Blog by Dal Stanton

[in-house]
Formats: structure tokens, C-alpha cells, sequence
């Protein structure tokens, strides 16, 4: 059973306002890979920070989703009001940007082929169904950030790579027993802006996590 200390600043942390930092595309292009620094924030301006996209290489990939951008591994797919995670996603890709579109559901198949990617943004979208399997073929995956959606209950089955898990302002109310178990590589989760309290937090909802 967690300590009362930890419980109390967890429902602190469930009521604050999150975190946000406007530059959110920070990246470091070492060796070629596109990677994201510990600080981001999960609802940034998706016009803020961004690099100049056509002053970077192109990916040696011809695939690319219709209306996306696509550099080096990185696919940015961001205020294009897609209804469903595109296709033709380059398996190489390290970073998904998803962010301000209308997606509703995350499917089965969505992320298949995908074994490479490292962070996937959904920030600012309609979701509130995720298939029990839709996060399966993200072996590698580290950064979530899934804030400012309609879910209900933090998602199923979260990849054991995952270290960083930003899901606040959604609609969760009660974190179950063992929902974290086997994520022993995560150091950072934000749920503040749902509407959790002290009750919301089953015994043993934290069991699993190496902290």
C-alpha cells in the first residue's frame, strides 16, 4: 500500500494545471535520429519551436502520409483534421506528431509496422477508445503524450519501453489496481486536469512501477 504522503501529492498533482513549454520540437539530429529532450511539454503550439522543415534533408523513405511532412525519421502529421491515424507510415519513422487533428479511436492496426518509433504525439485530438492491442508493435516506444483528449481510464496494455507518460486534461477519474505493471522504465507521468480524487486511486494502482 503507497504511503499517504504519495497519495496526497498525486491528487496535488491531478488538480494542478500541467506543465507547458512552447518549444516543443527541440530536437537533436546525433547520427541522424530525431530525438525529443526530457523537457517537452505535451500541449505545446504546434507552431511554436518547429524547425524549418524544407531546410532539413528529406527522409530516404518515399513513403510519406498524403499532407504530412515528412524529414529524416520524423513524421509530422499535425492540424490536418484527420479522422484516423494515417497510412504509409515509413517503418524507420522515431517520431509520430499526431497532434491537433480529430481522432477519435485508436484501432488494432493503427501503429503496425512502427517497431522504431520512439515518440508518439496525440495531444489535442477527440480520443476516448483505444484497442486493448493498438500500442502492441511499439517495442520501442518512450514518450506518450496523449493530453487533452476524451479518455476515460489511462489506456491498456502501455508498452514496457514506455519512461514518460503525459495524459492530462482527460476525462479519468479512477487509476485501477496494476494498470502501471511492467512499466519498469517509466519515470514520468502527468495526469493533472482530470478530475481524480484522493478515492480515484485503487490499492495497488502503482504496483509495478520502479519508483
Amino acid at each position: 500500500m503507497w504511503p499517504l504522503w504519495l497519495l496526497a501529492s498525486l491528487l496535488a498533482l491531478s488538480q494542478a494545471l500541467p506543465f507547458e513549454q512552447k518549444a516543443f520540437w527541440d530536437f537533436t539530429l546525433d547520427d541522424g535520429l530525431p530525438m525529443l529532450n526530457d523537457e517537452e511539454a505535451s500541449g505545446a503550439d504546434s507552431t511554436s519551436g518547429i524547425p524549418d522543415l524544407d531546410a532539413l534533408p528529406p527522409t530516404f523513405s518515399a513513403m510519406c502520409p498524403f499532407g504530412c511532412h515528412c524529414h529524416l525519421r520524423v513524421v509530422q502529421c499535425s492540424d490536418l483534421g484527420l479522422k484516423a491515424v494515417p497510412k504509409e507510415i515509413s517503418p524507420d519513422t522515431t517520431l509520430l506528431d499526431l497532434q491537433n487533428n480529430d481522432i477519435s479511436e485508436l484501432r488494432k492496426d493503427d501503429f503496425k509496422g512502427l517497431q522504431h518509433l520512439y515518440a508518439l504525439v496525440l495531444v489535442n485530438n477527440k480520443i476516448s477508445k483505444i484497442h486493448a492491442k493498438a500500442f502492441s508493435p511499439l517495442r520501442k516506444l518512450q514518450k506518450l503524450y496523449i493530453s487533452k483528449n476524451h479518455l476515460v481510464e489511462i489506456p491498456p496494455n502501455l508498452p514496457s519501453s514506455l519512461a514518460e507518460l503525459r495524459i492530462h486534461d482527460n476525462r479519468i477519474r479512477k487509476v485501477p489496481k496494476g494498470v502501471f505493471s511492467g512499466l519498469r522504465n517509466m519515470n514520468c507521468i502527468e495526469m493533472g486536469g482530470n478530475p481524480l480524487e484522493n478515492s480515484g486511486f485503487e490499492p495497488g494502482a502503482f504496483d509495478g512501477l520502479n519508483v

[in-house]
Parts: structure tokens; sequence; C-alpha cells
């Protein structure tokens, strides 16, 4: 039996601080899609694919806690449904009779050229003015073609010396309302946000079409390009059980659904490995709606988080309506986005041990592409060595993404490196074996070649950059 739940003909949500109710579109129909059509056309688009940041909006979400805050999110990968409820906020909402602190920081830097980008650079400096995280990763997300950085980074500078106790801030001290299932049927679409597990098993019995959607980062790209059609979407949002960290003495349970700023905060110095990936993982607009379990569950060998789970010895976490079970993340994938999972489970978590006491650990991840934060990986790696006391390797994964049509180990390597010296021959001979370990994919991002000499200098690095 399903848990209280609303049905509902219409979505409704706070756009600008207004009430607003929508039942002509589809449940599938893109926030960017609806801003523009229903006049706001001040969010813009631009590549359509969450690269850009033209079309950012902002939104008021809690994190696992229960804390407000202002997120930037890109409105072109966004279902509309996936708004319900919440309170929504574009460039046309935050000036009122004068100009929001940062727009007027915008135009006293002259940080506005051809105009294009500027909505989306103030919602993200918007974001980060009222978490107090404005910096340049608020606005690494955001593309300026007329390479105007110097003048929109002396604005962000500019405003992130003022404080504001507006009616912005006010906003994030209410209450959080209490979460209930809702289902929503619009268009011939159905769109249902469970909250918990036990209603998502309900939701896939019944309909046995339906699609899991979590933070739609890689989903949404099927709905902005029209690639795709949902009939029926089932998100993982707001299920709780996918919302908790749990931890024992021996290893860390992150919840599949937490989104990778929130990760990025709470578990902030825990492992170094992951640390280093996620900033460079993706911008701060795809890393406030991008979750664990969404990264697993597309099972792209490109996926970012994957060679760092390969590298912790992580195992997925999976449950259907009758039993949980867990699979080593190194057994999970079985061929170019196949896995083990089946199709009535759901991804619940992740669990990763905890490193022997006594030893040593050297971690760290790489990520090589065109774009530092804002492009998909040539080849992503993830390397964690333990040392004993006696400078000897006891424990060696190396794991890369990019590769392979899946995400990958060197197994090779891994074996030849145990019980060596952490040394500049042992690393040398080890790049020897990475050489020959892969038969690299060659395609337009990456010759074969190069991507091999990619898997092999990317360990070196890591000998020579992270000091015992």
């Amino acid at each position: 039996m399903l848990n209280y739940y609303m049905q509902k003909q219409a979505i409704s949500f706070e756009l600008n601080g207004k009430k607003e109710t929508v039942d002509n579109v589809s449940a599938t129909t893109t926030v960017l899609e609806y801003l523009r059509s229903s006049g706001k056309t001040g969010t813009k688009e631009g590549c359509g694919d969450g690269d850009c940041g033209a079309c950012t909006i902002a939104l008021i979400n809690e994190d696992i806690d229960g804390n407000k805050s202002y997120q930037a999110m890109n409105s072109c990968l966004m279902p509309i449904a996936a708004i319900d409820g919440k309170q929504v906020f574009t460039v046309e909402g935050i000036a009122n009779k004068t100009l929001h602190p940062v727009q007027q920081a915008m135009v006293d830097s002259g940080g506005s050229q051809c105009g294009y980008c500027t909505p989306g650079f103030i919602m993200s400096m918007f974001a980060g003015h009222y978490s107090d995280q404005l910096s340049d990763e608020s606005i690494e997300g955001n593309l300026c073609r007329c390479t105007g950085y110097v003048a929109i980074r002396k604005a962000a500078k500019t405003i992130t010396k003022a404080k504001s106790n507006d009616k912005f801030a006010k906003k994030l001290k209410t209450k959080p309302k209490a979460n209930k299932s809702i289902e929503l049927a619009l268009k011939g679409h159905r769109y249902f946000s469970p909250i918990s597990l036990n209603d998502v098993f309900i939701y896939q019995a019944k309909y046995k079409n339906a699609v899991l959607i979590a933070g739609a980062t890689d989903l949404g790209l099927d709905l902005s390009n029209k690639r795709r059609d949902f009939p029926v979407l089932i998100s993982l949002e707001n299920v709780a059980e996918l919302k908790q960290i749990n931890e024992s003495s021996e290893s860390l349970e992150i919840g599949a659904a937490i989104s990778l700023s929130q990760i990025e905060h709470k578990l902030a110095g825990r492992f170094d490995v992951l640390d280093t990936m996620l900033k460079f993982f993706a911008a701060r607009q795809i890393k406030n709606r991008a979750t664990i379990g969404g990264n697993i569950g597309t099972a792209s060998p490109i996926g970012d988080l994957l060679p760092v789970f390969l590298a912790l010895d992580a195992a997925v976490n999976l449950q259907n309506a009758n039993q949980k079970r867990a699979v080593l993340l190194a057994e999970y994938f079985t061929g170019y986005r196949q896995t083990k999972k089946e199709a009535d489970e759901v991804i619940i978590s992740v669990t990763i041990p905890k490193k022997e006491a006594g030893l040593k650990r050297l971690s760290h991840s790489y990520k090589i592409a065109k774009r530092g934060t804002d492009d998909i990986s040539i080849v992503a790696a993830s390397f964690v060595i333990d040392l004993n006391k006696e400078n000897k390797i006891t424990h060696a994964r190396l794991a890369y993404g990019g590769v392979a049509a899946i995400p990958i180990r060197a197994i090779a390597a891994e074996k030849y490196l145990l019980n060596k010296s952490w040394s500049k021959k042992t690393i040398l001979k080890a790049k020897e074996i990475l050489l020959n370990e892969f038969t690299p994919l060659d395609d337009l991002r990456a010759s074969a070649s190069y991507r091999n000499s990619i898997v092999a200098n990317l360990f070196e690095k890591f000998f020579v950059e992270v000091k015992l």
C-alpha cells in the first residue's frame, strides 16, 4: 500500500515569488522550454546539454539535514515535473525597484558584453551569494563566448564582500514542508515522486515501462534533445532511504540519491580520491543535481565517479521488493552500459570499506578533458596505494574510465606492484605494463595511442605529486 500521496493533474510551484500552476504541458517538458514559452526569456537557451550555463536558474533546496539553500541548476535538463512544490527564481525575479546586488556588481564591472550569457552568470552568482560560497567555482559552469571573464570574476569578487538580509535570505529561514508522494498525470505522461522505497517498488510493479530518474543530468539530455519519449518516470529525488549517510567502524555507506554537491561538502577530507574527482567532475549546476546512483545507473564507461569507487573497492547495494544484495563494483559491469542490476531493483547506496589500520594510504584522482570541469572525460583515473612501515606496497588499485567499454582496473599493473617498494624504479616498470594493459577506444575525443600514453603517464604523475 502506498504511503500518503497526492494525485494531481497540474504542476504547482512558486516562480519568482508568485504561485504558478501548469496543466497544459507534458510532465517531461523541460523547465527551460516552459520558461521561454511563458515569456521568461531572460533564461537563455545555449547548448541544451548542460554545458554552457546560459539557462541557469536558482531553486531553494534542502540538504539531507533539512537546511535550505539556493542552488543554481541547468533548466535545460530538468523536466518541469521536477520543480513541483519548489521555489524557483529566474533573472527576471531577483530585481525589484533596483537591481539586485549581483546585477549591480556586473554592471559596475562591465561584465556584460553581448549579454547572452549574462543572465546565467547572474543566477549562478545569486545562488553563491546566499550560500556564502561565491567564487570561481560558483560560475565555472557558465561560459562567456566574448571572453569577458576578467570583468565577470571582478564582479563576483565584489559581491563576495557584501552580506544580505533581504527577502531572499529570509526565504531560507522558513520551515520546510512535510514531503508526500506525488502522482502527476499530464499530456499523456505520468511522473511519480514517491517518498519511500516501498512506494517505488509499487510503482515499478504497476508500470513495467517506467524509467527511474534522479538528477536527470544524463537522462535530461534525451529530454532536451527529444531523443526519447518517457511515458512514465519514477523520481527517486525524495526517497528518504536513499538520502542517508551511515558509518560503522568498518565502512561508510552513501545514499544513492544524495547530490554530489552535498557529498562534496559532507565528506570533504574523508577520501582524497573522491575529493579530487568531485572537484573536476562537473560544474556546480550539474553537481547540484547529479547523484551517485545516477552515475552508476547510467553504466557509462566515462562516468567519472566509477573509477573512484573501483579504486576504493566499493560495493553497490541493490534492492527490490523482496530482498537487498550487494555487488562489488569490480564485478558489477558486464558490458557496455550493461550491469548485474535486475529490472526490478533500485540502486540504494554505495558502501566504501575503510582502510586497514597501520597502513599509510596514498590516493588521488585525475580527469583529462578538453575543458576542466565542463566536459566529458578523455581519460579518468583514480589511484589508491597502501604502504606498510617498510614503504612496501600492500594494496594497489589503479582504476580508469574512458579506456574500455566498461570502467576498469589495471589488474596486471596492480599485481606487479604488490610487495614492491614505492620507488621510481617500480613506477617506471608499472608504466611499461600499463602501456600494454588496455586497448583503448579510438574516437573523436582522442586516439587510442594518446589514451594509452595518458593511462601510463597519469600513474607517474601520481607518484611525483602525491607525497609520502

The Lot of 66 that I acquired last year continues to yield pipes to my worktable that are very collectible.  Robert fares from the US state of North Carolina and he has seen many of my online posts on Facebook Groups – The Gentlemen’s Pipe Smoking Society and The Elite Pipes & Tobacco Groups. This is the fellowship and camaraderie I have discovered in these groups among other pipe men and women which many find to be very rewarding.  With the internet being world-wide, the fellowship and relationships cross geopolitical borders and often the ‘Fellowship of the Pipe’ breaks down walls that are created because we live in a broken world.  I’ve commissioned pipes from “For ‘Pipe Dreamers’ Only!” that have gone all over the world and it’s been enjoyable to correspond with those who have received pipes from my worktable.  Robert saw an eye-catching Canadian and commissioned it and this unbranded, Made in London England is now on the worktable.  Here are the pictures Robert saw. Unfortunately, this Canadian has no identifying nomenclature other than MADE IN LONDON [over] ENGLAND.  Yet, the ‘flavor’ of the pipe has a quality classic feel to it.  The blasted surface is eye catching showing very distinctive grain in 3-D. This is not a poorly crafted pipe.Along with the attractive blasted finish, another reason this Canadian got Robert’s attention was the size: Length: 7 inches, Height: 1 3/4 inches, Bowl width 1 3/16, Chamber width: 3/4 inches, Chamber depth: 1 9/16 inches.  It’s a long Canadian of 7 inches which is what everyone wants in this shape family.  Working on a Canadian, I always find helpful Bill Burney’s Shapes Guide Pipedia article to understand the differences among the Canadian cousins.  The oval shank and tapered bit identify the Made in London England as a straight up Canadian.Looking at his condition, the chamber has a light layer of cake but the rim along with the entire external surface look great – but a good cleaning will refresh the blasted surface.  The stem has some oxidation and tooth chatter to address.  For all that I see, this restoration should be straight forward.